I started writing a piece on this topic 2 years ago after I had recently graduated from McMaster Health Sciences (BHSc) – which I will colloquially refer to as Health Sci. I am glad that I waited until now to share this reflection. The last 2+ years have been a time for me to see how my undergraduate education manifests in my everyday life.
I usually save this discussion for conversations with my closest friends and primarily those I met in Health Sci. Now, I think my experiences in Health Sci can be used to share lessons I learned from a program that is often seen as a “Black Box.”
This piece ended up being quite long so I will be splitting it into two parts. Here is Part 1.
Choosing The Black Box
This notion of not completely understanding what happens within Health Sci is part of why I accepted my offer in the first place. Part of Health Sci’s shtick seemed like being ambiguous from the outside. Besides the medical school admissions stats, word-of-mouth promotion, and excellent work done by the BHSc office over the year, this seemingly elusive branding may be one of the program’s recruitment strengths. When I received my offer in May 2015, it only took an afternoon making a pros and cons list with two of my best friends at a quintessential Starbucks, for me to make what seemed to be the best decision for me. As worried as I was about starting university, there was a sense of exhilaration I had about finally getting to see what made this program so amazing. I had heard it all:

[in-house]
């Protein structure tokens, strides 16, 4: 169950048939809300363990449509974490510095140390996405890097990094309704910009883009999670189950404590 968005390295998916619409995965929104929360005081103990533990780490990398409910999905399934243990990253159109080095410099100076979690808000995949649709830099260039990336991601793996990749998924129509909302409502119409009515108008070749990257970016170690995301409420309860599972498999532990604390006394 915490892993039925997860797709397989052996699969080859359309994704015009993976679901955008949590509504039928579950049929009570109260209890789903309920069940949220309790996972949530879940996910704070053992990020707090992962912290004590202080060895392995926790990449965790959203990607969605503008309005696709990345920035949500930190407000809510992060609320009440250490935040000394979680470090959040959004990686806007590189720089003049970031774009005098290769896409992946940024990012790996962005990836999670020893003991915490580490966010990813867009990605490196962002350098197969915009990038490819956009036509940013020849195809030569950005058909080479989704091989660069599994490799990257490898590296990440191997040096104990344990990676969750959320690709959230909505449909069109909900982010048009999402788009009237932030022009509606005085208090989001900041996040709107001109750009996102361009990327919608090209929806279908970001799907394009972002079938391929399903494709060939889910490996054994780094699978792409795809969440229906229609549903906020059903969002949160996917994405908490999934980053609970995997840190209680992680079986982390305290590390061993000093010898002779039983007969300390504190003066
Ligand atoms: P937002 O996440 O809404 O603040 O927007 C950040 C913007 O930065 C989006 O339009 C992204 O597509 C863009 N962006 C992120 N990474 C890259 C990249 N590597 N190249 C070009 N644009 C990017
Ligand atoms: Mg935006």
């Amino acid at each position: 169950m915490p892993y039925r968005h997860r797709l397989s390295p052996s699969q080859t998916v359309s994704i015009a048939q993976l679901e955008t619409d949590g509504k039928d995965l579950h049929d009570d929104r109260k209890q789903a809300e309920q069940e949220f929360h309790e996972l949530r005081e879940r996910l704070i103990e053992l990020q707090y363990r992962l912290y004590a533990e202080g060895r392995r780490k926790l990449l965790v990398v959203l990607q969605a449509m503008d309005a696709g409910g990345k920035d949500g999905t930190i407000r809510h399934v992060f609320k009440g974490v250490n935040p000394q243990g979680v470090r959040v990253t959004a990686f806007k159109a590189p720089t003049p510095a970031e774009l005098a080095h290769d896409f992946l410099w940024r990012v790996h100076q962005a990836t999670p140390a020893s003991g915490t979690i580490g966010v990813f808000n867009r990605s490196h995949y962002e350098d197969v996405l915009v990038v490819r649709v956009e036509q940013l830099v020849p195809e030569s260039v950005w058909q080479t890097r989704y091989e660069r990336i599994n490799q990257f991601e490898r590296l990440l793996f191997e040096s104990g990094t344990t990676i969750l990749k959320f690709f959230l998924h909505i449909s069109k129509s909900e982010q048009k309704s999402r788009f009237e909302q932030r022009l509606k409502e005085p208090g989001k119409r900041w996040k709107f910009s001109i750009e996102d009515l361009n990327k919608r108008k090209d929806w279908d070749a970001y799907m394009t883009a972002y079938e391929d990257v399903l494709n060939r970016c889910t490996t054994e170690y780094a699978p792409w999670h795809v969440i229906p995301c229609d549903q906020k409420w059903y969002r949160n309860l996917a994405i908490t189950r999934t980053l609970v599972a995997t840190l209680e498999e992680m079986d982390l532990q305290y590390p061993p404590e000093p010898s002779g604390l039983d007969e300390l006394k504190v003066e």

“You get to do yoga in class.”
“You never have to worry about your grades.”
“Golden ticket to medical school!”
Yet, I was skeptical as to how magnificent this program could actually be. People made it sound like everything and more. The first day of our Health Sciences courses, psychobiology and cellular/molecular biology, I was ready to be wowed.
Term 1 of First Year went by and I can dispel a few things:
- I really missed my friends from home.
- I had seen no yoga.
- I felt very challenged by our group essay project in psychobiology.